The first few weeks after Ohio announced its stay-at-home orders to slow the coronavirus spread, businesses were in a state of panic. “It was such a hard time, and our role was to help them move past the panic stage and get plans in place,” relates Lisa Hutson, director, Lorain County Community College (LCCC) Small Business development Center (SBDC).
In most cases, those plans involved applying for the Small Business Administration (SBA) Paycheck Protection Program (PPP) or Economic Injury Disaster Loan (EIDL). The PPP loan is designed to help businesses keep their workforces employed by helping to cover payroll, mortgage, rent and utilities. The EIDL provides working capital for small businesses. The programs started on March 27 with the CARES Act; yet navigating the application process and understanding evolving rules has been an ongoing challenge for small business owners.
The SBDC has been on the front lines to help the county’s business community.
“We did a lot of Facebook Live sessions and Zoom calls on these topics,” Hutson says. “Getting the money was important, but also they needed to understand their cash position and cash flow. So, we address issues like, ‘Are you managing cash effectively?’ and, ‘Are you making necessary cuts?’”
Ultimately, the SBDC creates programs that respond to communities’ needs. So, it partnered with the Lorain County Chamber of Commerce to create a Lorain County COVID-19 grant, which resulted in, so far, distributing 34 $2,500 grants to local businesses.
“Businesses need to survive — but then the focus moves to reopening and how to turn surviving into thriving,” Hutson acknowledges.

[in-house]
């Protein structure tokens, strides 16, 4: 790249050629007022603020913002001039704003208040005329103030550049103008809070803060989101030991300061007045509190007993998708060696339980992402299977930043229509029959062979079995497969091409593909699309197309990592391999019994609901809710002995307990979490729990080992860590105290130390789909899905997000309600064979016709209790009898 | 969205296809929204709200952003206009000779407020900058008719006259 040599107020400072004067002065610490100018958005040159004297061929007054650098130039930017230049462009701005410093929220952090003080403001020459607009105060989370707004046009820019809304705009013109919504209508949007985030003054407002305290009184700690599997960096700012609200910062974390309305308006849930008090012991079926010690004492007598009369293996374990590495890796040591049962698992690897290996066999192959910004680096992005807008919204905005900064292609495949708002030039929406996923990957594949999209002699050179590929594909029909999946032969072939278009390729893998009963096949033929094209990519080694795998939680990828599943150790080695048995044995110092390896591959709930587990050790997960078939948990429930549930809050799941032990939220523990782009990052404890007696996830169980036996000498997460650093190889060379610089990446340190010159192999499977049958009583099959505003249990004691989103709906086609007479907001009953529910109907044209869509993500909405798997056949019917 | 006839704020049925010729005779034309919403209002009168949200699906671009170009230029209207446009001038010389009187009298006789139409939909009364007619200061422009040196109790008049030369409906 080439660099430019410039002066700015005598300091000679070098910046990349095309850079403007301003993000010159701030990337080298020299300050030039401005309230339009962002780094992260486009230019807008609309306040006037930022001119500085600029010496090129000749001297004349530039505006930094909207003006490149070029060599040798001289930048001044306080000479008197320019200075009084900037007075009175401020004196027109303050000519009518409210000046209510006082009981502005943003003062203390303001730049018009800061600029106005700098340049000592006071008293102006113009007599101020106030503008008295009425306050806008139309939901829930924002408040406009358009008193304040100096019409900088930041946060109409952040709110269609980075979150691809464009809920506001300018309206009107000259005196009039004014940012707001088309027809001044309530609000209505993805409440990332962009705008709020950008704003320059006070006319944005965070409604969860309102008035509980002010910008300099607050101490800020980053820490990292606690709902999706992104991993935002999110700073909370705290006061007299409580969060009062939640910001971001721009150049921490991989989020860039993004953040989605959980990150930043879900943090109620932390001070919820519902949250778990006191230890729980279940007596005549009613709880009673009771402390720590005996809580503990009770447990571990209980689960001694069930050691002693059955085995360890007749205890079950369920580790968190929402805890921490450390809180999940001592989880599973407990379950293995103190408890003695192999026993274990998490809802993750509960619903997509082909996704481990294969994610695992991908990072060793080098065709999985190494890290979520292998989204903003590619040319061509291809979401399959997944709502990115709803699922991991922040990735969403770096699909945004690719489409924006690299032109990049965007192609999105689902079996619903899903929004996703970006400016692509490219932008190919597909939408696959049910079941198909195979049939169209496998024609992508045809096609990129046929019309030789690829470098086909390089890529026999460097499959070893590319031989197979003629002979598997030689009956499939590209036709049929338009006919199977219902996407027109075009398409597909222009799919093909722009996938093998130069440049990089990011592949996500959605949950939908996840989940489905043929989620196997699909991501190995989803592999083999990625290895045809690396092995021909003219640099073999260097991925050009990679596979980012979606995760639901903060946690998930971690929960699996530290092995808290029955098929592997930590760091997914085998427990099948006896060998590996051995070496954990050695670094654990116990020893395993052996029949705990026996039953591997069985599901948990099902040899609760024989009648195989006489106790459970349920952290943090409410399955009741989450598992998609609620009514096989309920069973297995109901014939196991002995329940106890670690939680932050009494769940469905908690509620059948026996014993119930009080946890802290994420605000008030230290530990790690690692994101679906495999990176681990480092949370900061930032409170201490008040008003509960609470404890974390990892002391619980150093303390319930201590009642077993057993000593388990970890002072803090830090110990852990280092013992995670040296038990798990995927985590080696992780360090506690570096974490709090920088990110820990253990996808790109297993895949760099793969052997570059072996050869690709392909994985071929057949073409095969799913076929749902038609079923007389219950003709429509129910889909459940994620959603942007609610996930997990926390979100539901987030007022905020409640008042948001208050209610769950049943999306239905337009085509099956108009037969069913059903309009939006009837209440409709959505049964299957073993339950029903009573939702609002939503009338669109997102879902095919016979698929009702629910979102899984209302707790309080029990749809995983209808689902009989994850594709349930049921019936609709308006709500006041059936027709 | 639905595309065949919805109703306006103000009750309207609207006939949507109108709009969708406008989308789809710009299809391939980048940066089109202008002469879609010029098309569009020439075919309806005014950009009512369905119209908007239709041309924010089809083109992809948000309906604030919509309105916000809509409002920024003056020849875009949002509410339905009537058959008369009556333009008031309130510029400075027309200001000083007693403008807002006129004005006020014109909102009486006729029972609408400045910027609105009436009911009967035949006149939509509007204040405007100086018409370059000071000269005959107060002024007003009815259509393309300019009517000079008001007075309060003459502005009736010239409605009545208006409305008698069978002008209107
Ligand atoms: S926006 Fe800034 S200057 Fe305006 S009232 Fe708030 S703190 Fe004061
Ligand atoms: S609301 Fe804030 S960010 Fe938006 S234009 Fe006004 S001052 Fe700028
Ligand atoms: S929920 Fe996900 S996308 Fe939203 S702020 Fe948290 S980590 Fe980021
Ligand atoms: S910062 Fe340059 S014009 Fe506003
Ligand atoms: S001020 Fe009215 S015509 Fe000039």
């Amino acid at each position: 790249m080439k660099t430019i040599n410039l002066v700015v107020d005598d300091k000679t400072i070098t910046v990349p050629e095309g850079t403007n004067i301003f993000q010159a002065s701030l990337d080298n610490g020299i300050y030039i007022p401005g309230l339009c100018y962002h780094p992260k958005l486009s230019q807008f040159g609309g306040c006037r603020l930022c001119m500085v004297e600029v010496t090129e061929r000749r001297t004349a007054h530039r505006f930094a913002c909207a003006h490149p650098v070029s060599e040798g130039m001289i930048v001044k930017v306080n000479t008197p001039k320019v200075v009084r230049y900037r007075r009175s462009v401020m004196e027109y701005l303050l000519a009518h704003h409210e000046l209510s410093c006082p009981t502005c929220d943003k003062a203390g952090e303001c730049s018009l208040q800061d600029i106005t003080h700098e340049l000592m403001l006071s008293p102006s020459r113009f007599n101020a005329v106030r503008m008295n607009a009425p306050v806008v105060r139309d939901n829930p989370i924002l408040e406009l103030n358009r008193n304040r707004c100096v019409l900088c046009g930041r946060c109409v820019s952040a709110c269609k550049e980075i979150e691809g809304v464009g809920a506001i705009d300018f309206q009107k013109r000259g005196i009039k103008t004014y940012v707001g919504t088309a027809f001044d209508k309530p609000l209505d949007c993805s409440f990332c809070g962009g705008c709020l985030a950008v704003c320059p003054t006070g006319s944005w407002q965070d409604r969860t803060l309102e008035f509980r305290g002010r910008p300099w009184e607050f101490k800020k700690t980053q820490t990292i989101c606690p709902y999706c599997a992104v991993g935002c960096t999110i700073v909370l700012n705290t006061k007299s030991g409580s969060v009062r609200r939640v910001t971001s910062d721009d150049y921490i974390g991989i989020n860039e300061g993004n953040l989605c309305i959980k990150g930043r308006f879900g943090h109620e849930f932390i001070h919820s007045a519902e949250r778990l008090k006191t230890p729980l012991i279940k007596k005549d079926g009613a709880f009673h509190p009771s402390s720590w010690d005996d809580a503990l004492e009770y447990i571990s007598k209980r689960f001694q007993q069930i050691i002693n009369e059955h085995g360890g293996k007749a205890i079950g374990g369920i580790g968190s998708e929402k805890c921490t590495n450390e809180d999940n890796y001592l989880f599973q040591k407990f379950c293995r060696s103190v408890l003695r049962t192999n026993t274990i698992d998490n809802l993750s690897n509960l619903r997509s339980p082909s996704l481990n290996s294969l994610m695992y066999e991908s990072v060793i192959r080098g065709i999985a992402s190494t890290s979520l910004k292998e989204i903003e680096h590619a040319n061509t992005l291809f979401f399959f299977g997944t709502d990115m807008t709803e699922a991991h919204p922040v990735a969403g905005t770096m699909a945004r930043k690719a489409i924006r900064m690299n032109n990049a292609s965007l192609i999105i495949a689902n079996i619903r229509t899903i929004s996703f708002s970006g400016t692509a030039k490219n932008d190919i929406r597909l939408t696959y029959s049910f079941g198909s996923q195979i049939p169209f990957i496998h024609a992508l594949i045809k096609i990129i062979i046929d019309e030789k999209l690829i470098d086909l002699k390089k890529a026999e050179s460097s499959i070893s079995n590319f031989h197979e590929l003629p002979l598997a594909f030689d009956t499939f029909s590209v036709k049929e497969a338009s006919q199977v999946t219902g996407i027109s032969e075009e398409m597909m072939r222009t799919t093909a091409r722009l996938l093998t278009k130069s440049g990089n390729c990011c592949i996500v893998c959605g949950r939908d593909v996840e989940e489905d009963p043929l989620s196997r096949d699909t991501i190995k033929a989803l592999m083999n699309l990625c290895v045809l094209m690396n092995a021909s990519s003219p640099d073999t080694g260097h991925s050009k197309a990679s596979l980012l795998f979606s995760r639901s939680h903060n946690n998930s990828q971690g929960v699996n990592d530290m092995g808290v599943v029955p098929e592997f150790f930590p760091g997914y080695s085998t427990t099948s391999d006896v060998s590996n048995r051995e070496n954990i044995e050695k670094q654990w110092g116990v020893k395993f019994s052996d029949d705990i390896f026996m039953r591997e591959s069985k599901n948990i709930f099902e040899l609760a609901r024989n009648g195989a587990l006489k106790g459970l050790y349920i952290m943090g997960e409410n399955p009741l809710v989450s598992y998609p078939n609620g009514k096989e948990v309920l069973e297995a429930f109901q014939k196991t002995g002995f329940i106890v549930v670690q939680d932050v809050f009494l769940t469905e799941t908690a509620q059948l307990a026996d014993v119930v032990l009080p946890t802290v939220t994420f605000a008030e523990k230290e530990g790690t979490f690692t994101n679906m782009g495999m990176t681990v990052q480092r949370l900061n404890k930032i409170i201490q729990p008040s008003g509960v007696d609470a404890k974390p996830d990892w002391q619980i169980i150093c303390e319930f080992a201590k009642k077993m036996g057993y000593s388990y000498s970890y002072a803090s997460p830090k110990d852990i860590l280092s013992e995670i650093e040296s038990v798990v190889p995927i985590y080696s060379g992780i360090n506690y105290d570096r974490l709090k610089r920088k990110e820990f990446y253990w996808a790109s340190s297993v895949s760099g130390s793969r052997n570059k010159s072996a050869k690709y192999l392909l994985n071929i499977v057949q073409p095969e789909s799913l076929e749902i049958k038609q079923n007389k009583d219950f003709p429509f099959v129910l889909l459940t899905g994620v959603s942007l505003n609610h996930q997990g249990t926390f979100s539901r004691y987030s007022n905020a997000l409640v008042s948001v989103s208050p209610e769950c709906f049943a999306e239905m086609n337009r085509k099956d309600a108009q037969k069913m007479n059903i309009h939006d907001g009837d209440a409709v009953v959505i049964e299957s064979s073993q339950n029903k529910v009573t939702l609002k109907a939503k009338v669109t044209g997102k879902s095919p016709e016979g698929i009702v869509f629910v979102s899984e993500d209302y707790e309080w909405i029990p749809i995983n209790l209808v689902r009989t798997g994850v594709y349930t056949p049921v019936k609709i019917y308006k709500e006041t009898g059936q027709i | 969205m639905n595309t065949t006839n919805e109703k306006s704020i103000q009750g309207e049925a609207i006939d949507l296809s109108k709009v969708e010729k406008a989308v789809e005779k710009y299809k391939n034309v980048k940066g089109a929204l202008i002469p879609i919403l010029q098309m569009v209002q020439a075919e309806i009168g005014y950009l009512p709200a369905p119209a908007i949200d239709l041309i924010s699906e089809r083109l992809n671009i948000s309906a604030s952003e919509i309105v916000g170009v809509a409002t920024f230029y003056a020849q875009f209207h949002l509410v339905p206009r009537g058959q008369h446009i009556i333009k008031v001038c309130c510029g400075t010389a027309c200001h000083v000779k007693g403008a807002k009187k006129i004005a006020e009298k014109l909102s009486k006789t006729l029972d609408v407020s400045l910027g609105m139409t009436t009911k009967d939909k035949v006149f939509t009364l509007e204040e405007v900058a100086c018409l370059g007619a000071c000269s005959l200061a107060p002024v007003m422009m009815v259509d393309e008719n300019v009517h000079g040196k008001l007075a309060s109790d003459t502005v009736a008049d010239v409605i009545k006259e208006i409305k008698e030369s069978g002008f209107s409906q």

This mindset gets to the root of the SBDC and LCCC. “We take seriously our role as the community’s college in serving whatever they need, including health and safety, and economic health,” says Tracy Green, LCCC’s vice president of strategic and institutional development. “Right now, the availability to be at the aid of companies that are the fabric of our communities and to help them through this crisis is essential.”
In many ways, the SBDC and LCCC is a front-line responder, Green points out. “These businesses have decided that Lorain County is where they want to build, and this is the place they want to give back. What’s on their mind first and foremost is their employees — and many of those employees are LCCC graduates,” she says, noting that 85 percent of graduates work in the county. “So, it’s a collective mission to help those companies stay in business and make their way through this time.
“On the positive side, we are still advising people who are talking about starting or buying businesses,” Hutson says. “We work with people thinking about starting a business, growing to selling and succession planning.”
The variety of entrepreneurs the organization serves is one of Hutson’s favorite aspects of acting as its director, noting that last year, the SBDC helped 352 individual companies, providing 1,200 hours of assistance.